Self-Appreciation In The Middle Of Change

13710268_sLast week I wrote a post about Dread. It wasn’t too uplifting, but it was real. You know by now that I’m determined to be honest about this process of living. My history with seasonal affective disorder always renders October a trying month, yet each year I am baffled by the crumbling of the spirit, the wavering of the will. Really, this is still happening? Really I am still this weak?

Last week’s post was an attempt at changing that perspective, breaking that familiar pathway of decline. I wondered if I took an inquisitive, thoughtful approach to the personal darkness if I could get it to recede and perhaps retreat. This week has been about slowing down and listening. Tuesday I stayed home and didn’t see patients all day. I sat in my study at home and looked out the window and questioned what I need to move past this exhaustion, this stagnancy.

The answer was unexpected. I always focus on self-care when I get like this. Often shutting down life for a few days, holing up under the covers, digging in the garden or washing all the windows. But this time I realized it wasn’t self-care that was required. It was self-appreciation.

I’ve talked a lot this year about sevens. How every seven years life tips us upside down and reinvents our lives for us. I’m in one of those years of turnover. It seems everyone I know and everyone I treat is right there with me. It is tumultuous and exciting with the glistening future as palpable as the muddy, sticky present.

With two legs knee deep in the muds of change, self-care isn’t going to cut it. I don’t need to go get a massage or a facial. I need to appreciate the seven years of progress behind me to invigorate me for the fight ahead. I need to appreciate the innate skill sets and the years of education that make me the person and professional I am today.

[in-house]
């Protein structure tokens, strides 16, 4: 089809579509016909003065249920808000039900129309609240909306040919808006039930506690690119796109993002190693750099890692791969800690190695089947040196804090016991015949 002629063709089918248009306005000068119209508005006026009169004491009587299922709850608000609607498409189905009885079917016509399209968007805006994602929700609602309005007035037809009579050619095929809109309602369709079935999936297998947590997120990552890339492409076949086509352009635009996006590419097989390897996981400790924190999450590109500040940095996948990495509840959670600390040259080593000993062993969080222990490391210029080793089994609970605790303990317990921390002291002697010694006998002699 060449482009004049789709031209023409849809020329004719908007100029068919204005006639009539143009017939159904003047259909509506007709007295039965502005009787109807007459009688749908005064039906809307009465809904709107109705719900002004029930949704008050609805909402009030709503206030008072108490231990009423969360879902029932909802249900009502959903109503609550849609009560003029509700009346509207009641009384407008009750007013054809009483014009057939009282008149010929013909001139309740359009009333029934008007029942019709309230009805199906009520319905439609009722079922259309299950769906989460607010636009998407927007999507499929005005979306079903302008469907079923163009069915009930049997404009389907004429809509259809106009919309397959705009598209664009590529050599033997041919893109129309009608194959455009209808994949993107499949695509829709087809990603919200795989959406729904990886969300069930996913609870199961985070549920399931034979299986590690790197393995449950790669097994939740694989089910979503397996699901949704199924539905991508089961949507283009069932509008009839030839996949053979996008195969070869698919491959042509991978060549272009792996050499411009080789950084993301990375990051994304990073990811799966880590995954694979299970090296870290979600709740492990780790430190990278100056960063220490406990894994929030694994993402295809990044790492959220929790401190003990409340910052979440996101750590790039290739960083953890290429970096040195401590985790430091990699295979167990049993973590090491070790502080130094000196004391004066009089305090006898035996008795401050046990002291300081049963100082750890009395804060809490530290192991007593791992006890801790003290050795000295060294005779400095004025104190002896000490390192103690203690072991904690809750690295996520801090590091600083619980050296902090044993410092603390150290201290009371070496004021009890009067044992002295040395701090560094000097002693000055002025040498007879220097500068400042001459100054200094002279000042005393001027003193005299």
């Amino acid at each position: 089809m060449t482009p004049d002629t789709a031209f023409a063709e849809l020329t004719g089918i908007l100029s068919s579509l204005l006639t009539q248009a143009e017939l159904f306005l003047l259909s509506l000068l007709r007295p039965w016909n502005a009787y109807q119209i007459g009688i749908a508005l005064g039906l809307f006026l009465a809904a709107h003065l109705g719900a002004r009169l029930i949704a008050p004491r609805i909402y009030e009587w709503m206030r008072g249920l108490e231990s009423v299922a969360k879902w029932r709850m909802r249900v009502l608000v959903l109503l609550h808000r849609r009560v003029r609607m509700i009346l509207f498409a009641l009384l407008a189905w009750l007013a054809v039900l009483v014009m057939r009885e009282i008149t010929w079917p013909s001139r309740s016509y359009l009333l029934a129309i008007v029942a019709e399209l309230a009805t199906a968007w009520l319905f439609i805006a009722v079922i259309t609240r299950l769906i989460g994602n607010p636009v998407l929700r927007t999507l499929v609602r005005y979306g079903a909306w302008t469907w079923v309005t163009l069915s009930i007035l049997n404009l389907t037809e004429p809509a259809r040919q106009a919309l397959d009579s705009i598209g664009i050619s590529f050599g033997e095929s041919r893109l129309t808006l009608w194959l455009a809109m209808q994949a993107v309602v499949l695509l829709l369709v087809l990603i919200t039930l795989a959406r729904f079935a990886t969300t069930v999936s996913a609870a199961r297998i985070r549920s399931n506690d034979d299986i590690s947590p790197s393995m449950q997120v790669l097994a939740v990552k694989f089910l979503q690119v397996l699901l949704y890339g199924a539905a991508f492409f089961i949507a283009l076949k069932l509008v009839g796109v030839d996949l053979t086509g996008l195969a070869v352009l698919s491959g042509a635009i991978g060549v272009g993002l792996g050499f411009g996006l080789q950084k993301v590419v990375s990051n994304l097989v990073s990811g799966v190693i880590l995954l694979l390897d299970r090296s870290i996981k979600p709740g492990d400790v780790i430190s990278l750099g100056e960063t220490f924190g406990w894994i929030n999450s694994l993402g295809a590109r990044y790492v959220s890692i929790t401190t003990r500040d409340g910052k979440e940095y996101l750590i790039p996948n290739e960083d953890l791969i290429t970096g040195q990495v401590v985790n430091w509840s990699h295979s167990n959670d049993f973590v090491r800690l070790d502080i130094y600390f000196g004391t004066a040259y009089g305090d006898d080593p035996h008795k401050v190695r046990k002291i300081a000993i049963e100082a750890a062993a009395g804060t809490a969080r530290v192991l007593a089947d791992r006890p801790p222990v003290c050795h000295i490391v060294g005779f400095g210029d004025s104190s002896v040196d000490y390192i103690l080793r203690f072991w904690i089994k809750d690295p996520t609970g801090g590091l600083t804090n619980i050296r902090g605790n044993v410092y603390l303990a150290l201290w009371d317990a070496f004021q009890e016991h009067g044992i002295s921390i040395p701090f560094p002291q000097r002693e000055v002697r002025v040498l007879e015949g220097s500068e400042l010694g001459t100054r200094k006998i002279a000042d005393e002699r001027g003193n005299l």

Life is never fully as we want it to be. The second we finally get everything we want it is fun to begin building and fantasizing about where we might go next. It is the human spirit, it isn’t necessarily grasping. This T.S. Eliot quote from The Four Quartets was read at our wedding as I find it to be true of life, love and work.

“…[E]very attempt
Is a wholy new start, and a different kind of failure
Because one has only learnt to get the better of words
For the thing one no longer has to say, or the way in which
One is no longer disposed to say it. And so each venture
Is a new beginning, a raid on the inarticulate.”

2014 seems to be a year of beginnings, “a raid on the inarticulate” within each of our lives. For me it has already included a new understanding of my practice, new website, new office, new trainings and new ideas of future projects. Practically speaking it has meant tons of work, lots of money spent on expansion, the inevitable fear of newness and the exhaustion of always living outside of my comfort zone. These are all good things, but not easy things.

This last week of reflection and self-appreciation has stirred up new feelings of desire that I didn’t expect. I want to be teaching more private yoga lessons. It is my greatest strength and it is tons of fun. I want to be writing more and providing my writing in different venues and forms to my patients and students.

I wonder if sometimes the qi stops flowing simply to slow us down and force us to look at what isn’t working in our bodies and our lives. The world is in flux at the moment and you can either be swept up in the whirlwind of change or you can cling to the stagnation and be still. Movement requires effort and all sorts of emotions and sensations arise from existing outside of your comfort zone. It is easy to assume those are negative sensations and to stop your progress. It takes a good deal of guts to continue the fight and see what is out there just around the bend.

Copyright: pixelsaway / 123RF Stock Photo

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